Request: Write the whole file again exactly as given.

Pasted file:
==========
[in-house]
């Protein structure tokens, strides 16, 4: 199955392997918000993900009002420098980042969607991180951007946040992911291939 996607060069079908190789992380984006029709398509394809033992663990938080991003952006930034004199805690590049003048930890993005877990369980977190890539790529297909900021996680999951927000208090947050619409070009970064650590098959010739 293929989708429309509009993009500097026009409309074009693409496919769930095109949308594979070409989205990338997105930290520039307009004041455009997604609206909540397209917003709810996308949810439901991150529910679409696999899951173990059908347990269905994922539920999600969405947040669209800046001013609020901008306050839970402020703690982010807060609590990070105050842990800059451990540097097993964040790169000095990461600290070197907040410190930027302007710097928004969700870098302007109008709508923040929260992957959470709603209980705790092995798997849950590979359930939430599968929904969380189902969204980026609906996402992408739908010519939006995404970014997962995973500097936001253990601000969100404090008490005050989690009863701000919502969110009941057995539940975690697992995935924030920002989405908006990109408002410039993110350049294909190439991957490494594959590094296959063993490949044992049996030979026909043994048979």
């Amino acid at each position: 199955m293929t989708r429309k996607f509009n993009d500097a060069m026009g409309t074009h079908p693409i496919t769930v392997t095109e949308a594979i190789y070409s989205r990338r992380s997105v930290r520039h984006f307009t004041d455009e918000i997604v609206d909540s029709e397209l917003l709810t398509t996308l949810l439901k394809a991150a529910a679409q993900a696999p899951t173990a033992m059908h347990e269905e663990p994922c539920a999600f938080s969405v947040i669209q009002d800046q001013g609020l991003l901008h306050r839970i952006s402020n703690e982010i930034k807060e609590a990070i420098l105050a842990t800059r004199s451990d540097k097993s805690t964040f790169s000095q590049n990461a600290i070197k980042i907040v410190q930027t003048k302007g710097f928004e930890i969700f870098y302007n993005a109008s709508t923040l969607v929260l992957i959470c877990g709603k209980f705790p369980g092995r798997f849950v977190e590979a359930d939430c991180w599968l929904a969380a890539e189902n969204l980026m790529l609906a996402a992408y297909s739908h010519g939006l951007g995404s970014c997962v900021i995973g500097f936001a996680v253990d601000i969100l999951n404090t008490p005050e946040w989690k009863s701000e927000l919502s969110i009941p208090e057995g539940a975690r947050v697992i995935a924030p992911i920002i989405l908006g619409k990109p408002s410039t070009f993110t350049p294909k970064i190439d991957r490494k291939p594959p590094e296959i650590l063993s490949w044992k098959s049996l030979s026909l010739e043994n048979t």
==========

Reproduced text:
[in-house]
């Protein structure tokens, strides 16, 4: 199955392997918000993900009002420098980042969607991180951007946040992911291939 996607060069079908190789992380984006029709398509394809033992663990938080991003952006930034004199805690590049003048930890993005877990369980977190890539790529297909900021996680999951927000208090947050619409070009970064650590098959010739 293929989708429309509009993009500097026009409309074009693409496919769930095109949308594979070409989205990338997105930290520039307009004041455009997604609206909540397209917003709810996308949810439901991150529910679409696999899951173990059908347990269905994922539920999600969405947040669209800046001013609020901008306050839970402020703690982010807060609590990070105050842990800059451990540097097993964040790169000095990461600290070197907040410190930027302007710097928004969700870098302007109008709508923040929260992957959470709603209980705790092995798997849950590979359930939430599968929904969380189902969204980026609906996402992408739908010519939006995404970014997962995973500097936001253990601000969100404090008490005050989690009863701000919502969110009941057995539940975690697992995935924030920002989405908006990109408002410039993110350049294909190439991957490494594959590094296959063993490949044992049996030979026909043994048979």
């Amino acid at each position: 199955m293929t989708r429309k996607f509009n993009d500097a060069m026009g409309t074009h079908p693409i496919t769930v392997t095109e949308a594979i190789y070409s989205r990338r992380s997105v930290r520039h984006f307009t004041d455009e918000i997604v609206d909540s029709e397209l917003l709810t398509t996308l949810l439901k394809a991150a529910a679409q993900a696999p899951t173990a033992m059908h347990e269905e663990p994922c539920a999600f938080s969405v947040i669209q009002d800046q001013g609020l991003l901008h306050r839970i952006s402020n703690e982010i930034k807060e609590a990070i420098l105050a842990t800059r004199s451990d540097k097993s805690t964040f790169s000095q590049n990461a600290i070197k980042i907040v410190q930027t003048k302007g710097f928004e930890i969700f870098y302007n993005a109008s709508t923040l969607v929260l992957i959470c877990g709603k209980f705790p369980g092995r798997f849950v977190e590979a359930d939430c991180w599968l929904a969380a890539e189902n969204l980026m790529l609906a996402a992408y297909s739908h010519g939006l951007g995404s970014c997962v900021i995973g500097f936001a996680v253990d601000i969100l999951n404090t008490p005050e946040w989690k009863s701000e927000l919502s969110i009941p208090e057995g539940a975690r947050v697992i995935a924030p992911i920002i989405l908006g619409k990109p408002s410039t070009f993110t350049p294909k970064i190439d991957r490494k291939p594959p590094e296959i650590l063993s490949w044992k098959s049996l030979s026909l010739e043994n048979t």